“Hamlet sees Gertrude give way to Claudius, [and] Ophelia gives

Essay by EssaySwap ContributorHigh School, 12th grade February 2008

download word file, 2 pages 0.0

Downloaded 1618 times

"Hamlet sees Gertrude give way to Claudius, [and] Ophelia gives way to Polonius…" (David Leverenz) Examine how Shakespeare treats the female characters/ explores the role of woman in Hamlet and what the response of modern audience might be to this aspect of the play.

In Shakespeare's play, Hamlet, there are two central female characters; those of Gertrude, Hamlet's mother and the Queen of Denmark, and Ophelia the subject of much of Hamlet's attention. Shakespeare portrays these two women to weak minded, mentally and physically, and nothing more than something for men. This was representative of the social position in the Elizabethan age, and hence was reflected in Elizabethan theatre. It was as such quite ironic that England saw a Female monarch on the throne at that time, Queen Elizabeth I. However, as time has progressed so has women's position and role in society; they no longer live in such a male dominated world, rather one based on equality between both sexes, and hence I believe that many women of a 'modern audience' might be shocked at female's positions in the 16th Centuary.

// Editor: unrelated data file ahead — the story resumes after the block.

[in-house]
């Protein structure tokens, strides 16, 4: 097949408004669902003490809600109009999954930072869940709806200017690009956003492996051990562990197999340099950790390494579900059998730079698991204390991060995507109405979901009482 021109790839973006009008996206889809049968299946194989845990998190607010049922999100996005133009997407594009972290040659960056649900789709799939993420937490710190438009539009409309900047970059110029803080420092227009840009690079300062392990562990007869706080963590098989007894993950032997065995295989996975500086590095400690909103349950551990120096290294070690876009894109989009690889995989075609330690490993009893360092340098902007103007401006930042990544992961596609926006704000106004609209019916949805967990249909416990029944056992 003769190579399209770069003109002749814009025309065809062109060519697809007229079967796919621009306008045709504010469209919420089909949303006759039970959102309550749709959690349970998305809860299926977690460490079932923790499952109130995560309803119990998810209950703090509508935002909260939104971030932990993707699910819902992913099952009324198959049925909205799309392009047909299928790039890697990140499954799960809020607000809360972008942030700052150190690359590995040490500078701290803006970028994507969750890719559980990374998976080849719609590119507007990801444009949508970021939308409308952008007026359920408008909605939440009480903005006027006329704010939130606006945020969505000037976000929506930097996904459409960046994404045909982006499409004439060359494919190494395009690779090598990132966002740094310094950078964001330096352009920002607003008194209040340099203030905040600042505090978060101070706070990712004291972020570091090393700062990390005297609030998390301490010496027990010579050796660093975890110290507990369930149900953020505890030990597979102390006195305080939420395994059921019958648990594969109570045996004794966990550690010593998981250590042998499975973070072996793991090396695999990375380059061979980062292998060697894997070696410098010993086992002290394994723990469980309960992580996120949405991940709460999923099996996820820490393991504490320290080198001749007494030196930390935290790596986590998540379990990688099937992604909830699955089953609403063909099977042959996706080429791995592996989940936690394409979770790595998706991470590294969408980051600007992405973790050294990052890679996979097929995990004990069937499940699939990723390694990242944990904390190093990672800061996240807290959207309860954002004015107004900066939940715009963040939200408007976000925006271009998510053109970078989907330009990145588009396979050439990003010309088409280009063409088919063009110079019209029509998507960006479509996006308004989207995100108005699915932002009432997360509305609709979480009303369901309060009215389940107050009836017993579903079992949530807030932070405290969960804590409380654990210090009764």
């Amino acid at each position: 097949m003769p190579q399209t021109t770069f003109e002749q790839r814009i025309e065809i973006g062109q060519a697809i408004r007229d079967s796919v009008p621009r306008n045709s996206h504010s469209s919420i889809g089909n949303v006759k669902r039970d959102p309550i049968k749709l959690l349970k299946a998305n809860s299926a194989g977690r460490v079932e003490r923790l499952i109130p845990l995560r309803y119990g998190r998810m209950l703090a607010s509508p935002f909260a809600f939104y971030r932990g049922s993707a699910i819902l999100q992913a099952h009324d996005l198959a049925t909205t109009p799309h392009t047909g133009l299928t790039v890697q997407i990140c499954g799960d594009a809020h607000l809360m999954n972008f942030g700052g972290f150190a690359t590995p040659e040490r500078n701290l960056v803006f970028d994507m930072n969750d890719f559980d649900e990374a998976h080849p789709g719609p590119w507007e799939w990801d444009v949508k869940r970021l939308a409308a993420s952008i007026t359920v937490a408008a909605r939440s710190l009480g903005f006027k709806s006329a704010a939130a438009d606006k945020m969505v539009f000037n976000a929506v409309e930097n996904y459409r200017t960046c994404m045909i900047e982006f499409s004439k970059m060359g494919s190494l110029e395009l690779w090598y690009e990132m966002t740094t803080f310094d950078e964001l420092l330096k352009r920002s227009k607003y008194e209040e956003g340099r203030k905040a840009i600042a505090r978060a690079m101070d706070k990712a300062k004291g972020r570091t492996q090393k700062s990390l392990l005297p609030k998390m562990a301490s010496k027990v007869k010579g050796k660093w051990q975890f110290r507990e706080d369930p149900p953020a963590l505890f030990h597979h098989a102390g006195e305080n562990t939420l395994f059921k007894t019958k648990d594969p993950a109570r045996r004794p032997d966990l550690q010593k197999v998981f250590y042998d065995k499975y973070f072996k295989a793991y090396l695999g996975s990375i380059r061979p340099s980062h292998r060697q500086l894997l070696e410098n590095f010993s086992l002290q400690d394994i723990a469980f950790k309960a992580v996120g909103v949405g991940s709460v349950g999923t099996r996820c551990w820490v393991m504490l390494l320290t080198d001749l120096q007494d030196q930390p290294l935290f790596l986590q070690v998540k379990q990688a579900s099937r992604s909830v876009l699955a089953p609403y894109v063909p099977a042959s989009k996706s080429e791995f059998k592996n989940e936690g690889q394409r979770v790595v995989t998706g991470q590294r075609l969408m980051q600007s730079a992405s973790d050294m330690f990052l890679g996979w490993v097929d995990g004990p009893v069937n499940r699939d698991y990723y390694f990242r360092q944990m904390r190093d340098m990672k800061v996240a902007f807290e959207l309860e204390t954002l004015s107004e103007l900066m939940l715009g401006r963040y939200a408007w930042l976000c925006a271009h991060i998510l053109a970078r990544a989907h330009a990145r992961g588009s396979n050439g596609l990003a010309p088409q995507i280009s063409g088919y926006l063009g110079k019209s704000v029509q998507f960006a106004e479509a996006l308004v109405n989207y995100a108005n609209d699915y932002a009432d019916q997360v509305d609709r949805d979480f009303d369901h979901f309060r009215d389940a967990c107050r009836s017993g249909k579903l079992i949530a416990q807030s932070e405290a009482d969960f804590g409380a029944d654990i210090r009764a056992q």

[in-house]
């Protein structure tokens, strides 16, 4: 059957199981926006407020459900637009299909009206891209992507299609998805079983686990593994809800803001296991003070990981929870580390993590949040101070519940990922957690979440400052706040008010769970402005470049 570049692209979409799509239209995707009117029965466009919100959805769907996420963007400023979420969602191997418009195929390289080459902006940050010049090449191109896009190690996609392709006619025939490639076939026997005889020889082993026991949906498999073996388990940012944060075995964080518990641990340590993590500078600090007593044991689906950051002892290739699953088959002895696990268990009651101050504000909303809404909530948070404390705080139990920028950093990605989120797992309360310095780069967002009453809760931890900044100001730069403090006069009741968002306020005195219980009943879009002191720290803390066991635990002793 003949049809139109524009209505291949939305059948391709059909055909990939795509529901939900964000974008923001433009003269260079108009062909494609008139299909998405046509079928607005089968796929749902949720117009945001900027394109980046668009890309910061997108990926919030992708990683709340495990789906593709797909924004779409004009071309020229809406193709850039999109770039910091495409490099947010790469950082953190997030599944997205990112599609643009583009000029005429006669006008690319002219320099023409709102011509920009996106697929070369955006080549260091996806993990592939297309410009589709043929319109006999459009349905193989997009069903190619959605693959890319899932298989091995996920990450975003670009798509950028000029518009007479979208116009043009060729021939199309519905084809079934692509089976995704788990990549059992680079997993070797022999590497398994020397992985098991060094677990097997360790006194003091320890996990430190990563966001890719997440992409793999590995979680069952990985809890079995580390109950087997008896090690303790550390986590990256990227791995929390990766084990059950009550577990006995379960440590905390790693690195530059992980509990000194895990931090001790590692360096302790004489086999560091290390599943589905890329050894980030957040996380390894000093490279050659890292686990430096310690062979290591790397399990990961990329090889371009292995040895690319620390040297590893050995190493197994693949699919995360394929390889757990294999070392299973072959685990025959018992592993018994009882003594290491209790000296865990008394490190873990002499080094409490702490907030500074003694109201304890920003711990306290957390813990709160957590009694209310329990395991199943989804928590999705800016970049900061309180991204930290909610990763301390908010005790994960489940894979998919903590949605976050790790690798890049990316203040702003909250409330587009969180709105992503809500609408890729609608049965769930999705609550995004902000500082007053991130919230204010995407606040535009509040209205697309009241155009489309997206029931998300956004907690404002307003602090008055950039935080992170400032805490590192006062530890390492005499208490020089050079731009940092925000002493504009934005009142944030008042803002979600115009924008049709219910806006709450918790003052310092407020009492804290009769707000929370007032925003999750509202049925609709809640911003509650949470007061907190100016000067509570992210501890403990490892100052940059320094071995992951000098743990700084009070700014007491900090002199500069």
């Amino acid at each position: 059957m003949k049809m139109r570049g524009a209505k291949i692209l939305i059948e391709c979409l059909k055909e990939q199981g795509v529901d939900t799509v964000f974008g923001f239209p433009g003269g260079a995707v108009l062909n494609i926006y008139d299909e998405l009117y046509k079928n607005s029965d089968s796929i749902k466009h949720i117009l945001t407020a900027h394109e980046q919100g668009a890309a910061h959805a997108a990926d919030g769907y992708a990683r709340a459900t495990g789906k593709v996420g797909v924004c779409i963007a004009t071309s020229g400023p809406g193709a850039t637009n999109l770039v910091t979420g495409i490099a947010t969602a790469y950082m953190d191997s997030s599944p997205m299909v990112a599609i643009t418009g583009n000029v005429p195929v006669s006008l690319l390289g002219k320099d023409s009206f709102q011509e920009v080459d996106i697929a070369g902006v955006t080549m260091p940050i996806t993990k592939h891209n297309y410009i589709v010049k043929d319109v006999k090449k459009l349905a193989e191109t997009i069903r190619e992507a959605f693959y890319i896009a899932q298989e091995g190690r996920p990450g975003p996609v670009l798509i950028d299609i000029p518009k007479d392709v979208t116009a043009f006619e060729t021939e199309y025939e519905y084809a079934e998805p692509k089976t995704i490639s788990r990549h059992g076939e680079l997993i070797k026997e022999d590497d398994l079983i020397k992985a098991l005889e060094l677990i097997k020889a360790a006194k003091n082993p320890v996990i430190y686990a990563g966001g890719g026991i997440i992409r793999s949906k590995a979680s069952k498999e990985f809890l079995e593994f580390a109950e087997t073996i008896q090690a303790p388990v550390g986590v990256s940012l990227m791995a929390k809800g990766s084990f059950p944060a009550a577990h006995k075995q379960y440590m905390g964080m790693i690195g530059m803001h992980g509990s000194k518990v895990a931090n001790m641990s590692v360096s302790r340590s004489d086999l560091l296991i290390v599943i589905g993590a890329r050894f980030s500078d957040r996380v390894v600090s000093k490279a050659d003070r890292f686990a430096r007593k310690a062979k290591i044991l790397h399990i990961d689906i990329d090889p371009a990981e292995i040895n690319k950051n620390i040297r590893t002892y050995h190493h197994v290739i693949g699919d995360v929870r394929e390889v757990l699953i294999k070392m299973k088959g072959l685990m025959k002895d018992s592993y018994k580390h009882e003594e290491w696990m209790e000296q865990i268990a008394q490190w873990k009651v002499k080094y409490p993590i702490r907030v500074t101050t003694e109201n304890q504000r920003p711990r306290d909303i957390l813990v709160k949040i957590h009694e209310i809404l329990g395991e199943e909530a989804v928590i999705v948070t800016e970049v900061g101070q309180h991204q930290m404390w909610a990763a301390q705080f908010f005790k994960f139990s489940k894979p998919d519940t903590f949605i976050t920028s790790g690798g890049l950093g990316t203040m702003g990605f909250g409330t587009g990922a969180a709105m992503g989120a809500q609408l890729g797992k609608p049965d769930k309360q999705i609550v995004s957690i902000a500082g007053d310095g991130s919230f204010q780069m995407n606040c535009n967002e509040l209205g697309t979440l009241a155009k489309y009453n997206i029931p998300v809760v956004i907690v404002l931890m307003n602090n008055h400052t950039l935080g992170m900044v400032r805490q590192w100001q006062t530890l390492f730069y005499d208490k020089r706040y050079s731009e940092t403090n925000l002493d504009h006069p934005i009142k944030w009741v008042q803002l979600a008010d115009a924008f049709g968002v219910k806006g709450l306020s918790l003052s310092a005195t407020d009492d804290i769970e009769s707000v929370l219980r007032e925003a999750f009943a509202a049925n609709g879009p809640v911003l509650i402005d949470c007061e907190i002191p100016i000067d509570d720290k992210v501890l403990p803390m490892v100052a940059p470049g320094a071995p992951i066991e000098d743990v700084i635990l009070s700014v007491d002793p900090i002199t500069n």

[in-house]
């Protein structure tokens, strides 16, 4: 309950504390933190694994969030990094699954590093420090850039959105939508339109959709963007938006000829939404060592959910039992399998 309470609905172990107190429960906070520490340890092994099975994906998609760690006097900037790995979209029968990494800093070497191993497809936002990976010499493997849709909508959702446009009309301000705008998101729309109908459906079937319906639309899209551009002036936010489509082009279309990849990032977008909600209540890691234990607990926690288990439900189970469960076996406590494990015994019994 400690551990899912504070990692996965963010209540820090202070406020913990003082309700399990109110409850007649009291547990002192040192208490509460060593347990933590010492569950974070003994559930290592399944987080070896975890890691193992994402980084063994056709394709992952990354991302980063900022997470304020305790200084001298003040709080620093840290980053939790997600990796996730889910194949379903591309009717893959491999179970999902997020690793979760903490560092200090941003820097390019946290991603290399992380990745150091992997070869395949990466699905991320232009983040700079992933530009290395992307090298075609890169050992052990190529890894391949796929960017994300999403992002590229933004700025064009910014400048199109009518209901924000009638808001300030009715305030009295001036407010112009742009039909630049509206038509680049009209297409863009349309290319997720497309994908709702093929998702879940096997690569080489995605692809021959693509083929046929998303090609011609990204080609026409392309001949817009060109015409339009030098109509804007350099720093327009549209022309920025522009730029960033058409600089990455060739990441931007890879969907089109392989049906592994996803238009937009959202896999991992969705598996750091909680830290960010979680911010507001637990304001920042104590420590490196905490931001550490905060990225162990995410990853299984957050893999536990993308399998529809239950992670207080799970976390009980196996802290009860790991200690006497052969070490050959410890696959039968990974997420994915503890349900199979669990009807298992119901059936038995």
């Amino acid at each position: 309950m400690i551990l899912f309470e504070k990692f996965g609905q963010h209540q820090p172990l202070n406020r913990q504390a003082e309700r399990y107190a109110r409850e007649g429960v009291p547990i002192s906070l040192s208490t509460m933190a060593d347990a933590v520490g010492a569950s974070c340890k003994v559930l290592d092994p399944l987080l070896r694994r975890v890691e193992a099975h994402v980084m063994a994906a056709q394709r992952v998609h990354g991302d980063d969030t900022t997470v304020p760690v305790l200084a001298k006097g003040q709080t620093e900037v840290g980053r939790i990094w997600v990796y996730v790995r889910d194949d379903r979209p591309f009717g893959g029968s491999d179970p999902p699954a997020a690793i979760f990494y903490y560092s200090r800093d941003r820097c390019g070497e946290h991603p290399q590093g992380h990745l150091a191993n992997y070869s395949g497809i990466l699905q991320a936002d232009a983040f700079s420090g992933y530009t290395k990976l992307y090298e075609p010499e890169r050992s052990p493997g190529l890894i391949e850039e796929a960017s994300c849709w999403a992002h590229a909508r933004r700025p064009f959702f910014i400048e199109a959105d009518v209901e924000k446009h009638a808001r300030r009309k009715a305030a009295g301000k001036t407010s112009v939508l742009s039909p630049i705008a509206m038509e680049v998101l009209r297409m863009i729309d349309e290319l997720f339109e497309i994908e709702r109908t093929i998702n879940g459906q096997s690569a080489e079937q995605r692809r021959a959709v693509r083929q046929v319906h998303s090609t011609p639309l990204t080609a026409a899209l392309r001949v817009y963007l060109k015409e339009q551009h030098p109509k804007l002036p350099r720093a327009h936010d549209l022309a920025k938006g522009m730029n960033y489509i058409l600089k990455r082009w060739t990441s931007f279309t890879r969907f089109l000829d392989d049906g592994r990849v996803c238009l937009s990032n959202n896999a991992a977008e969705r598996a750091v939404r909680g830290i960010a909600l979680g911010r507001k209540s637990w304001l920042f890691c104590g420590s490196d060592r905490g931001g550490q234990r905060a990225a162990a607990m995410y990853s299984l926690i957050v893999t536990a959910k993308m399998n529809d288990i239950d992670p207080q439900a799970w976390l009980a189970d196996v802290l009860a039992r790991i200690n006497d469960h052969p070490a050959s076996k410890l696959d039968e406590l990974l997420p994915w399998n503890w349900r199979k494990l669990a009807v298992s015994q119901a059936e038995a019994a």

Ophelia in the plays an important role in Hamlet for a number of reasons. Women of the age were expected to be chaste, silent and obedient, and these expectations are clearly shown in Ophelia's character. Early on in the play, we see Laertes advising Ophelia not to give in to Hamlet's advances. Laertes describes Ophelia's virginity as a 'Chaste Treasure' and he describes desire as dangerous. Ophelia has almost a moral duty as a woman not to give in to Hamlet's advances. The position of women on the play is further outlined in Act One, Scene Three with Ophelia's conversation with Polonius. Ophelia says "I do not know my lord, what I should think". In this situation and in many others in the play Ophelia refers to men as 'my lord' inferring inferiority between the sexes. Equally here, we see perhaps a view that women either are being portrayed to be stupid, or are alternatively not meant to think. There is here also a the issue of "ownership". Polonius sees Ophelia as his property, and later in the play remarks "I have a daughter - have whilst she is mine' - she is his property until she is married away. This idea that women belong to their father or their husband was part of Elizabethan culture, and only in recent years has this changed. Aspects of the play such as this might shock a modern audience.

Hamlet's view on Ophelia changes as the play proceeds.

Gertude equally plays a critical part in Hamlet.

Hamlets view on women womens role then and now The role of women in Hamlet is one of almost a second class to men. They are portrayed as vulnerable to sexual advances,